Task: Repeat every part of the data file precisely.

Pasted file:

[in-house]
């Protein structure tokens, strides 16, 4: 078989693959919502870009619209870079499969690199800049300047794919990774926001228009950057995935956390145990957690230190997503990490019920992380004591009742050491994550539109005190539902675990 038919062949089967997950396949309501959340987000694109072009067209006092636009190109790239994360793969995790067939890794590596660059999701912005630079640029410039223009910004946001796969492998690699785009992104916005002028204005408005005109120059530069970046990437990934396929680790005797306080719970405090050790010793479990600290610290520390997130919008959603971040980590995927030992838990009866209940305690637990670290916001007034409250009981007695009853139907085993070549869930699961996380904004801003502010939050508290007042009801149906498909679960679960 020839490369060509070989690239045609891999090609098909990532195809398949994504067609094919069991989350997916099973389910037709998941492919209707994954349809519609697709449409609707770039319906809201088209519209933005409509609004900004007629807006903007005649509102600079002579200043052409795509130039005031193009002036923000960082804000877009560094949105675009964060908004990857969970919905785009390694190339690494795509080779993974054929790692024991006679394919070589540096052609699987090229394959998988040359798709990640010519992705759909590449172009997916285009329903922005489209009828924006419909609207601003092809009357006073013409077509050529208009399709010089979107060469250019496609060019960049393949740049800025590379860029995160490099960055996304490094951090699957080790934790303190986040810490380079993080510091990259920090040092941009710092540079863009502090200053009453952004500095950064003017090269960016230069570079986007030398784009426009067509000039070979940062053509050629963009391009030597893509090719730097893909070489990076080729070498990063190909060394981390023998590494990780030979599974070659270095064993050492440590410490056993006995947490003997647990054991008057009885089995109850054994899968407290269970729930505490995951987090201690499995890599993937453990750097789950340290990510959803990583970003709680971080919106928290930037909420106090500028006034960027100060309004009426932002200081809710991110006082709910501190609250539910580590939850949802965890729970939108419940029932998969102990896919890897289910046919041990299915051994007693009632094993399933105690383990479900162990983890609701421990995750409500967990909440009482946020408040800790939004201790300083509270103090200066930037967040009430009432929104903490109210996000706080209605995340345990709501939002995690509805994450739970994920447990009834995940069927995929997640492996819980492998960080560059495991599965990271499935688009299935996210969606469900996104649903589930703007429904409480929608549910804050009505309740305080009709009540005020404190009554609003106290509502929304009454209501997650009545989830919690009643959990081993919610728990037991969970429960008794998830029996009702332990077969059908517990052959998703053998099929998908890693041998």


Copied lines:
[in-house]
């Protein structure tokens, strides 16, 4: 078989693959919502870009619209870079499969690199800049300047794919990774926001228009950057995935956390145990957690230190997503990490019920992380004591009742050491994550539109005190539902675990 038919062949089967997950396949309501959340987000694109072009067209006092636009190109790239994360793969995790067939890794590596660059999701912005630079640029410039223009910004946001796969492998690699785009992104916005002028204005408005005109120059530069970046990437990934396929680790005797306080719970405090050790010793479990600290610290520390997130919008959603971040980590995927030992838990009866209940305690637990670290916001007034409250009981007695009853139907085993070549869930699961996380904004801003502010939050508290007042009801149906498909679960679960 020839490369060509070989690239045609891999090609098909990532195809398949994504067609094919069991989350997916099973389910037709998941492919209707994954349809519609697709449409609707770039319906809201088209519209933005409509609004900004007629807006903007005649509102600079002579200043052409795509130039005031193009002036923000960082804000877009560094949105675009964060908004990857969970919905785009390694190339690494795509080779993974054929790692024991006679394919070589540096052609699987090229394959998988040359798709990640010519992705759909590449172009997916285009329903922005489209009828924006419909609207601003092809009357006073013409077509050529208009399709010089979107060469250019496609060019960049393949740049800025590379860029995160490099960055996304490094951090699957080790934790303190986040810490380079993080510091990259920090040092941009710092540079863009502090200053009453952004500095950064003017090269960016230069570079986007030398784009426009067509000039070979940062053509050629963009391009030597893509090719730097893909070489990076080729070498990063190909060394981390023998590494990780030979599974070659270095064993050492440590410490056993006995947490003997647990054991008057009885089995109850054994899968407290269970729930505490995951987090201690499995890599993937453990750097789950340290990510959803990583970003709680971080919106928290930037909420106090500028006034960027100060309004009426932002200081809710991110006082709910501190609250539910580590939850949802965890729970939108419940029932998969102990896919890897289910046919041990299915051994007693009632094993399933105690383990479900162990983890609701421990995750409500967990909440009482946020408040800790939004201790300083509270103090200066930037967040009430009432929104903490109210996000706080209605995340345990709501939002995690509805994450739970994920447990009834995940069927995929997640492996819980492998960080560059495991599965990271499935688009299935996210969606469900996104649903589930703007429904409480929608549910804050009505309740305080009709009540005020404190009554609003106290509502929304009454209501997650009545989830919690009643959990081993919610728990037991969970429960008794998830029996009702332990077969059908517990052959998703053998099929998908890693041998």